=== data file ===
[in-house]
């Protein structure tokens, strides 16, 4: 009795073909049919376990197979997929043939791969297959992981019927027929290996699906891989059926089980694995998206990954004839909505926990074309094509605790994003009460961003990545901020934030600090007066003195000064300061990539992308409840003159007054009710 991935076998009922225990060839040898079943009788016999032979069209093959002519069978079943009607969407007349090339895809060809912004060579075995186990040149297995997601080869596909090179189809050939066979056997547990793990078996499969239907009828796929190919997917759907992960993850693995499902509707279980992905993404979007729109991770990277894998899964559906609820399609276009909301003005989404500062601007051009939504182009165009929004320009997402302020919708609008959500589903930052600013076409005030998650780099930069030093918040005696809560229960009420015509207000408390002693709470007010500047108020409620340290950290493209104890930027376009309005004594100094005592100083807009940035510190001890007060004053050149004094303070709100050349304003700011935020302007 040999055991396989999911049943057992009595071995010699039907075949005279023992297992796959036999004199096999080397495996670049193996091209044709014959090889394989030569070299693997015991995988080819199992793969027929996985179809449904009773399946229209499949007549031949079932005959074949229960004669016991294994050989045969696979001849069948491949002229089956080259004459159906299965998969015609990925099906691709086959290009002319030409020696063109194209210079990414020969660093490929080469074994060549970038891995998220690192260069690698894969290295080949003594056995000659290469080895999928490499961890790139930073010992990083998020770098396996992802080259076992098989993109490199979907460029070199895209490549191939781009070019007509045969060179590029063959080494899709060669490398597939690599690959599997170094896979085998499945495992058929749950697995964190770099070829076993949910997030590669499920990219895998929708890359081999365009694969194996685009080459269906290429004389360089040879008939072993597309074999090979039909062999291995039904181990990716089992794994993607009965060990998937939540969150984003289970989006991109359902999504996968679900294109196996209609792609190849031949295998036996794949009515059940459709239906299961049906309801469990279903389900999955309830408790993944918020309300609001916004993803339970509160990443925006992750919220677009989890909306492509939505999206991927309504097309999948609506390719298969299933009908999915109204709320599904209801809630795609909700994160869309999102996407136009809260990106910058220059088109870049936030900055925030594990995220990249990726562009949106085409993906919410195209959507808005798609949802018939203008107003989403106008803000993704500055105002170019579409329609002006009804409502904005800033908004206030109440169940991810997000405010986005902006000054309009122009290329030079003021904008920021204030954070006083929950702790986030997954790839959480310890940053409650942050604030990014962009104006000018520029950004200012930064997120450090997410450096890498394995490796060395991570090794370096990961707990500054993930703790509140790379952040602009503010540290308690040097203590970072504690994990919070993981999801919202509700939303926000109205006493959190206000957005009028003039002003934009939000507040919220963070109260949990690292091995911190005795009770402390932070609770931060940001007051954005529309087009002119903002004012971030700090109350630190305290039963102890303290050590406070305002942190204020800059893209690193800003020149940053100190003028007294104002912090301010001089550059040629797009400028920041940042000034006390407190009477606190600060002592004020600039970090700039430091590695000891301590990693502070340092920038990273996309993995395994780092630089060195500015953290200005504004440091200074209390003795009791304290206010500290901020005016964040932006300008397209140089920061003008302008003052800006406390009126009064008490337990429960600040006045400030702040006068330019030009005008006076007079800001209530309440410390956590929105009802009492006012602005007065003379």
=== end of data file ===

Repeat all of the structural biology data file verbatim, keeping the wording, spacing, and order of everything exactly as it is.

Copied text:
[in-house]
């Protein structure tokens, strides 16, 4: 009795073909049919376990197979997929043939791969297959992981019927027929290996699906891989059926089980694995998206990954004839909505926990074309094509605790994003009460961003990545901020934030600090007066003195000064300061990539992308409840003159007054009710 991935076998009922225990060839040898079943009788016999032979069209093959002519069978079943009607969407007349090339895809060809912004060579075995186990040149297995997601080869596909090179189809050939066979056997547990793990078996499969239907009828796929190919997917759907992960993850693995499902509707279980992905993404979007729109991770990277894998899964559906609820399609276009909301003005989404500062601007051009939504182009165009929004320009997402302020919708609008959500589903930052600013076409005030998650780099930069030093918040005696809560229960009420015509207000408390002693709470007010500047108020409620340290950290493209104890930027376009309005004594100094005592100083807009940035510190001890007060004053050149004094303070709100050349304003700011935020302007 040999055991396989999911049943057992009595071995010699039907075949005279023992297992796959036999004199096999080397495996670049193996091209044709014959090889394989030569070299693997015991995988080819199992793969027929996985179809449904009773399946229209499949007549031949079932005959074949229960004669016991294994050989045969696979001849069948491949002229089956080259004459159906299965998969015609990925099906691709086959290009002319030409020696063109194209210079990414020969660093490929080469074994060549970038891995998220690192260069690698894969290295080949003594056995000659290469080895999928490499961890790139930073010992990083998020770098396996992802080259076992098989993109490199979907460029070199895209490549191939781009070019007509045969060179590029063959080494899709060669490398597939690599690959599997170094896979085998499945495992058929749950697995964190770099070829076993949910997030590669499920990219895998929708890359081999365009694969194996685009080459269906290429004389360089040879008939072993597309074999090979039909062999291995039904181990990716089992794994993607009965060990998937939540969150984003289970989006991109359902999504996968679900294109196996209609792609190849031949295998036996794949009515059940459709239906299961049906309801469990279903389900999955309830408790993944918020309300609001916004993803339970509160990443925006992750919220677009989890909306492509939505999206991927309504097309999948609506390719298969299933009908999915109204709320599904209801809630795609909700994160869309999102996407136009809260990106910058220059088109870049936030900055925030594990995220990249990726562009949106085409993906919410195209959507808005798609949802018939203008107003989403106008803000993704500055105002170019579409329609002006009804409502904005800033908004206030109440169940991810997000405010986005902006000054309009122009290329030079003021904008920021204030954070006083929950702790986030997954790839959480310890940053409650942050604030990014962009104006000018520029950004200012930064997120450090997410450096890498394995490796060395991570090794370096990961707990500054993930703790509140790379952040602009503010540290308690040097203590970072504690994990919070993981999801919202509700939303926000109205006493959190206000957005009028003039002003934009939000507040919220963070109260949990690292091995911190005795009770402390932070609770931060940001007051954005529309087009002119903002004012971030700090109350630190305290039963102890303290050590406070305002942190204020800059893209690193800003020149940053100190003028007294104002912090301010001089550059040629797009400028920041940042000034006390407190009477606190600060002592004020600039970090700039430091590695000891301590990693502070340092920038990273996309993995395994780092630089060195500015953290200005504004440091200074209390003795009791304290206010500290901020005016964040932006300008397209140089920061003008302008003052800006406390009126009064008490337990429960600040006045400030702040006068330019030009005008006076007079800001209530309440410390956590929105009802009492006012602005007065003379």